Thursday, August 10, 2017

Three Poems by Catherine Keller


We are the generation obsessed with killing artificial pain,
This medicated madness.
We live in a world where people would rather buy Instagram followers,
Than a sandwich for a homeless man.
A Siddhartha Gautama tattoo and a Rolex,
On the same wrist,
We are obsessed with spirit animals,
Because being human isn’t exotic enough,
Buddhist tapestries adorn their walls,
But they have never heard of the Four Noble Truths.
We think we know and do not understand,
Self-proclaimed wordsmiths,
Who need to drink in order to write,
Facebook phonies and Twitter terrorists,
The generation of thin skin and thick skulls.
Self-esteems made of glass,
People who bleed greed,
We waste our time,
Trying to find soulmates who don’t exist,
We are opinionated on subjects we know nothing about,
We don’t read enough,
Constantly complaining,
Hoping other people will pick up the slack,
Because we lack the motivation to fix,
What our forefathers fucked up.
We buy shit we don’t need,
But neglect to donate,
We talk too much and don’t speak up enough,
We aren’t as brave as we think,
We lie because we can,
And say ‘you only live once’,
To justify the amount of shots you did,
Instead of trying to change the planet you were born on,
So you would not feel the need to drink.
Manipulation leads to success,
Seldom hard work,
We want to travel but we judge other cultures,
We want to leave where we are,
Because we can’t be bothered solve our own problems,
And worst of all,
We have become experts on concocting excuses,
Not solutions.


Reminiscing of nights with long cars rides,
Staring at sparkling streetlights,
Listening to old songs,
That will never get old.
Thinking about how we were taught to live in fear,
And that is why we hardly ever live.
Now I just have nights I won’t remember,
With people I will never forget.
And I’ll be in my room until midnight,
Staring at a blank notebook,
Waiting for the words to find me.
And all I really want is to go back,
To the nights I felt alive.
Nowadays I’m burning brain cells and wasting time,
I wake up tired and wired,
Pondering how I profit,
Off of my framed, pricey piece of paper.
Can I really call myself a writer,
For stringing a few sentences together?
Is my true purpose being published,
Or picking pennies off the concrete?
I try my damnedest not to left my self-pity swallow me,
Secluding me on this island of sedation,
Struggling to balance on,
The thin line between conformity and madness,
In the midst of an identity crisis,
The not-so-happy medium,
Of psychoanalysis and philosophy,
My sense of self disintegrating,
Second guessing my passions and my purpose,
Those moment my brain feels as though it’s boiling,
Interferes with my train of thought and veers off,
Shacking up with my impulses.
The cursor taunts me when I attempt to type,
To say anything of substance,
Trying to make my words worth more,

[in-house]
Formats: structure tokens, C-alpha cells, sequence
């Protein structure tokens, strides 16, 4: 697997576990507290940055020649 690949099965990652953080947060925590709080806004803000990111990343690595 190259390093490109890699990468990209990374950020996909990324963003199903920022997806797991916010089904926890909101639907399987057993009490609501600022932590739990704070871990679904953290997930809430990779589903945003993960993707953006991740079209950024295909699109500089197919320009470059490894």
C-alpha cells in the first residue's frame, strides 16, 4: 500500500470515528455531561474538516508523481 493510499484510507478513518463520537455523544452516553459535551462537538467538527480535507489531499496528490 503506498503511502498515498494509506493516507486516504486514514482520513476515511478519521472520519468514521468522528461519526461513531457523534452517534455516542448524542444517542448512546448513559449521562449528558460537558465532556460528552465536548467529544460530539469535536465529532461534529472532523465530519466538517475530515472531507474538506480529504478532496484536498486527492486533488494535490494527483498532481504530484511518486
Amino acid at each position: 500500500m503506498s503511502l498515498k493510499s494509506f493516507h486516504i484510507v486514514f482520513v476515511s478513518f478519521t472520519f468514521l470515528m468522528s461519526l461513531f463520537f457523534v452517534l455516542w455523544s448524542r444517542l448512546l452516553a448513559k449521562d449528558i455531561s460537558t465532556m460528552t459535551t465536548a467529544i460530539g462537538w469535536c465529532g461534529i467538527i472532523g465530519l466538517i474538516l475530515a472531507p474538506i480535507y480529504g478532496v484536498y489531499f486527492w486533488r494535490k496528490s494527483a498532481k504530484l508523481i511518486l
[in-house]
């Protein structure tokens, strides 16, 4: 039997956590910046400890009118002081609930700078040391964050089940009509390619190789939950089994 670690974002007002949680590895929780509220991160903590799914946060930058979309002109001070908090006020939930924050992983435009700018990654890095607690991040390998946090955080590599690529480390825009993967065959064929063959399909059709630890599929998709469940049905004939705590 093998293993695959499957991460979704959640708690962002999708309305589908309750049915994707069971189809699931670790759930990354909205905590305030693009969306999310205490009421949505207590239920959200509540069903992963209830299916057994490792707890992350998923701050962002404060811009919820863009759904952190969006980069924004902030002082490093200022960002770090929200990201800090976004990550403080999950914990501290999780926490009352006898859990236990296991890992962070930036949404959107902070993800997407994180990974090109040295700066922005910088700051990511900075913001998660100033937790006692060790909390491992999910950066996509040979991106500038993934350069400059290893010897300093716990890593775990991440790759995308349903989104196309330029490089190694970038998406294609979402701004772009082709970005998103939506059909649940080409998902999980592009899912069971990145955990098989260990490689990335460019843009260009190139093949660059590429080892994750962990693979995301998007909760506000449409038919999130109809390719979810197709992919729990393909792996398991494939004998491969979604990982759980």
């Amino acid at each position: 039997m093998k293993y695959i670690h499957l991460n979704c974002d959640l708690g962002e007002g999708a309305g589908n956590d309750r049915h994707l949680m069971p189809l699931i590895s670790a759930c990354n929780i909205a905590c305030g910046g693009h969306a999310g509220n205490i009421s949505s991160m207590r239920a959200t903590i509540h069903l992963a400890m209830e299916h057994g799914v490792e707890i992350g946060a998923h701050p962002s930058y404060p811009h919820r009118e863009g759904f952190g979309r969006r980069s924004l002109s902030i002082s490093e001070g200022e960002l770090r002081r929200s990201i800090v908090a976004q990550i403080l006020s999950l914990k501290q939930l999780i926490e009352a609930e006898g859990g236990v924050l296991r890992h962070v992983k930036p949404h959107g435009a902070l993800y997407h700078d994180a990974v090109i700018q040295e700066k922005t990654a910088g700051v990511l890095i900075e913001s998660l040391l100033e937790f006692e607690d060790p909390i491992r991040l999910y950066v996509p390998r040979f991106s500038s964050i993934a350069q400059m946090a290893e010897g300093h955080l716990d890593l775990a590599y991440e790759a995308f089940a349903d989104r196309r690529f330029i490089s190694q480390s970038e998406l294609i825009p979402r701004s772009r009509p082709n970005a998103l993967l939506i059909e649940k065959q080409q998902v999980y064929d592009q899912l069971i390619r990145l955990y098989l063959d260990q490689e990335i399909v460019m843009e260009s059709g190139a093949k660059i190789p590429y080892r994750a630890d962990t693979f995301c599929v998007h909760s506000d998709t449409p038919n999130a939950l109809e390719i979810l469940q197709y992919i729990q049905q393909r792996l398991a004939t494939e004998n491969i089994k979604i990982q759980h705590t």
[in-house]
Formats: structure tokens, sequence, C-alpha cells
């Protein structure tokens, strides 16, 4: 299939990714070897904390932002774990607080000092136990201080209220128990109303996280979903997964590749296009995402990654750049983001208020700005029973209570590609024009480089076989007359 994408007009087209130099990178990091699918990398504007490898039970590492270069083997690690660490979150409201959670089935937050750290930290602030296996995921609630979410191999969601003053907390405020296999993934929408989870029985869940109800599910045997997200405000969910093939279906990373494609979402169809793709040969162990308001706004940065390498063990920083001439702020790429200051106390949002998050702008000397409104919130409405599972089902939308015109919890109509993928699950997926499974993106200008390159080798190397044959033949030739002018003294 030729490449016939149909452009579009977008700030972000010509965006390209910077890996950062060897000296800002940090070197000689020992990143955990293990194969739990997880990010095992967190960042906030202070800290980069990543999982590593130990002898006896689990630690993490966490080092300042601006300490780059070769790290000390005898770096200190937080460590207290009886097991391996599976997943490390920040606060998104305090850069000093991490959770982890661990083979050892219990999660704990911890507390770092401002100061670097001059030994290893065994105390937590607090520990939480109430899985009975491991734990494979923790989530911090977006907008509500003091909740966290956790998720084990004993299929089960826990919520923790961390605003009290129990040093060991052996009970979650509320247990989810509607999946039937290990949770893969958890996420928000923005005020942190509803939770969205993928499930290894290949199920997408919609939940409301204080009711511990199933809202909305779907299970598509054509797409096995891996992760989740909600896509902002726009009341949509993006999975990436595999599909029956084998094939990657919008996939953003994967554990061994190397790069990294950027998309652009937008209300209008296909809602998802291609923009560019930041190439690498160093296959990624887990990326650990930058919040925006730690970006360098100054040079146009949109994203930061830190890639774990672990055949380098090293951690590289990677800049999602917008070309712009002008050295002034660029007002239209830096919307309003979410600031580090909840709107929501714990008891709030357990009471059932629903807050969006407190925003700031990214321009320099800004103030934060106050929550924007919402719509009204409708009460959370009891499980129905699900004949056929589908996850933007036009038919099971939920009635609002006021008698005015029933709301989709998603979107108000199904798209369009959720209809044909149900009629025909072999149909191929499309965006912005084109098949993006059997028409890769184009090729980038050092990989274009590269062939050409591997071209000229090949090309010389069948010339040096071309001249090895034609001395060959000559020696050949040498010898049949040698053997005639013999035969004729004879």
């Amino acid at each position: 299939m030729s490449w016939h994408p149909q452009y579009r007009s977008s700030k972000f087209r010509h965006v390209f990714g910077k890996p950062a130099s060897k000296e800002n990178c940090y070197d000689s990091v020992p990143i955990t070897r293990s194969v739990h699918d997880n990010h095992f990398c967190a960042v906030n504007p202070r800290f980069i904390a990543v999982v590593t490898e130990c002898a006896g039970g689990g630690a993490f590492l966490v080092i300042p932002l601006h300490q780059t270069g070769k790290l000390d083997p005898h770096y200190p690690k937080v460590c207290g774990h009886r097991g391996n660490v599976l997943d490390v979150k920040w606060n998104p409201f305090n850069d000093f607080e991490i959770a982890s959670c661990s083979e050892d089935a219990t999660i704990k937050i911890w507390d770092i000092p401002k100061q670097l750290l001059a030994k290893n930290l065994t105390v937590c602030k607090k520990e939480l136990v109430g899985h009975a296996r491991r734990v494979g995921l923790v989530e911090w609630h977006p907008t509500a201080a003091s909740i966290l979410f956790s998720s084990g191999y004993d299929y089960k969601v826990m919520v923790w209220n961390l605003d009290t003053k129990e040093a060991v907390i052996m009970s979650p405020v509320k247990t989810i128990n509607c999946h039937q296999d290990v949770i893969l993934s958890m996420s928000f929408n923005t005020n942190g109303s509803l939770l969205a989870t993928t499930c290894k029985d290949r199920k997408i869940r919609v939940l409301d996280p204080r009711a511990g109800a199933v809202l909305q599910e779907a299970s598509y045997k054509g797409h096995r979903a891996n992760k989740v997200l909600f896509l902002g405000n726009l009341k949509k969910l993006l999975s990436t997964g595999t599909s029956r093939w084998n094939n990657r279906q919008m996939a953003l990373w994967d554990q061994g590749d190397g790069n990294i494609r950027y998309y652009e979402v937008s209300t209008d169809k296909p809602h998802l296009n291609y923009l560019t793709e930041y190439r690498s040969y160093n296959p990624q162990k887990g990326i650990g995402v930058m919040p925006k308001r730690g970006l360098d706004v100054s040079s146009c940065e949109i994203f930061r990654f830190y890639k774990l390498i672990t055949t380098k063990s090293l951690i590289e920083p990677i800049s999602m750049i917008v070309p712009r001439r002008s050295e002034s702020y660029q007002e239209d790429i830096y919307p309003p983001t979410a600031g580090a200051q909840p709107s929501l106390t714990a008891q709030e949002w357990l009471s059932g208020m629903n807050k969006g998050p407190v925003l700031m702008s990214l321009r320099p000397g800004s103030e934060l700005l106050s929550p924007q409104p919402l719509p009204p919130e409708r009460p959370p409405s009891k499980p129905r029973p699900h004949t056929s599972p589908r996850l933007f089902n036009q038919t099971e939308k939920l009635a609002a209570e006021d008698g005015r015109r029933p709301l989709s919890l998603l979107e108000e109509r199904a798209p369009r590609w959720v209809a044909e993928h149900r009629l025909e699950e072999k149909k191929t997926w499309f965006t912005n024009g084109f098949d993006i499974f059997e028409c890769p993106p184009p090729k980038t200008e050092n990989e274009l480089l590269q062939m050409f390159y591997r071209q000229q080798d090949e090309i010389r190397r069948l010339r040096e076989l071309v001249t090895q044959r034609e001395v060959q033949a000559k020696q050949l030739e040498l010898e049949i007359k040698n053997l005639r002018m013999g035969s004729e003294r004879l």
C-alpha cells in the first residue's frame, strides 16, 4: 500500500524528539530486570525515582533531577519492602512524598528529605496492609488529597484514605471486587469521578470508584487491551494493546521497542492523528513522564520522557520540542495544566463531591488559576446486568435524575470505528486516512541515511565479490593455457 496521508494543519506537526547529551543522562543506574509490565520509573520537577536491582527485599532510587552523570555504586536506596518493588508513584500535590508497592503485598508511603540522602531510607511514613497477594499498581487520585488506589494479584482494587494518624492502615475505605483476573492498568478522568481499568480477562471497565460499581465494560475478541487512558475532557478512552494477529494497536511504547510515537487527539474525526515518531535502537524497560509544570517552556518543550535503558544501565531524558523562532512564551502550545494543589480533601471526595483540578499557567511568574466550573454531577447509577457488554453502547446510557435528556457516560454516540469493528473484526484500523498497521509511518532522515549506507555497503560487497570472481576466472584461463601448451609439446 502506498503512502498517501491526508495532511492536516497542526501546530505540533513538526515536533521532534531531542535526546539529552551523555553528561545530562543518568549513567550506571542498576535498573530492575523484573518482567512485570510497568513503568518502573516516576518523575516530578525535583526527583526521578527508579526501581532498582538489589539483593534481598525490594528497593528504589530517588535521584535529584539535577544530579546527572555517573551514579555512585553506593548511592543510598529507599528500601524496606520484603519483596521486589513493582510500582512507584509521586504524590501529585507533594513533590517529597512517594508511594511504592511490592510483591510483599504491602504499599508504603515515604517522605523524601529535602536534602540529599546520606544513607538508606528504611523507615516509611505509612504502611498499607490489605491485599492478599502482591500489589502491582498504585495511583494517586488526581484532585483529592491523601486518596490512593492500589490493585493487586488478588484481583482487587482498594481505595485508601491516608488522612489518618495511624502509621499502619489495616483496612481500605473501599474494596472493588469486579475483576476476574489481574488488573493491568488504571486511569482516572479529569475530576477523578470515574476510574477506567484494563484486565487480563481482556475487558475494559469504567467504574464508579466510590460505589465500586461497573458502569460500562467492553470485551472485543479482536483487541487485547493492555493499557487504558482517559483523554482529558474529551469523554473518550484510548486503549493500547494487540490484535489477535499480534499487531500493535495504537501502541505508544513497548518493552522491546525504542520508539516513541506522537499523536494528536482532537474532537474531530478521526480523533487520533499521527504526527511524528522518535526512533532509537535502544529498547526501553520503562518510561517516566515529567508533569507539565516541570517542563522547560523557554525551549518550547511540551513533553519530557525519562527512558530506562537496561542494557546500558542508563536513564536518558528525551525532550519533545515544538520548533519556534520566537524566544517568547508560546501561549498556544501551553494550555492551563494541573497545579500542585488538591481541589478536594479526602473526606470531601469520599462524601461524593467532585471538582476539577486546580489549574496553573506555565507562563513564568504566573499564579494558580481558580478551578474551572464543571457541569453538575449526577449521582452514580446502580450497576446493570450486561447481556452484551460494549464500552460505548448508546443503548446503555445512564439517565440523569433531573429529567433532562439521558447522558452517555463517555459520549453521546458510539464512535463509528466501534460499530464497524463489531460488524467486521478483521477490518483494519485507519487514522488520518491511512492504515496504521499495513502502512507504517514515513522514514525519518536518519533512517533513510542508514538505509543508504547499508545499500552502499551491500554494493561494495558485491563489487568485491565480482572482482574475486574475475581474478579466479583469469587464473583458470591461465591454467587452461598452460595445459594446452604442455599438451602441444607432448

If seven or eight-year-old me,
Could see the disaster I became,
I don’t think she would be too surprised.


Asbestos infested schools,
Curbs cracking from the weight of the poor,
Overtaxed and underemployed,
Even welfare checks bounce here,
Duct-taped cars and broken boulevards,
That were once booming,
More cardboard signs than street signs,
Spikes in corners,
And this is supposedly,
A great nation.
Faced with foreclosure, famine,
And underdeveloped citizens.
This is our beloved toxic wasteland,
With vacant streets and 40’s in paper bags,
Hepatitis inducing tattoo shops,
Sullen faces with no more food stamps,
Insect-infested couches on the side of the road,
Barefoot beggars on the curb,
Wreaking of cheap cigarettes and charity,
And you wonder why they try to cheat the system.
Rusted pipe dreams and scarce resources,
Public schools that prep for imprisonment,
And their lighter-singed thumbs,
Are the only things keeping them warm,
In this cold world.
This is the neighborhood where if you see someone running,
It isn’t to lower their cholesterol.
You say end welfare to starve the lazy,
And you have audacity,
To accuse US of poor work ethic,
But the thinnest people carry the most weight.
There is no faith here,
When the church feeds us lies,
Indulgences to excuse our inhumanity,
Crowded ERs and police brutality are intertwined,
And we wonder why the War on Drugs,
Hasn’t completely dissolved just yet,
Like the chemicals they’re crowding their nasal cavities with.
Do thugs have prayers?
Because they certainly aren’t heard,
Worshipping and devoting only distract,
When life becomes a game of credit and debit,
And they wonder why we soak our problems,
In cheap vodka.

Catherine Keller is 21 years old with a Bachelor’s in communications with a minor in sociology from The College at Brockport. She has had 10 articles published in the NeXt section of the Buffalo News, as well as poetry published in seven literary magazines. She was also a social media intern for BP and Esperanza magazines and has also been writing creatively since she was 15.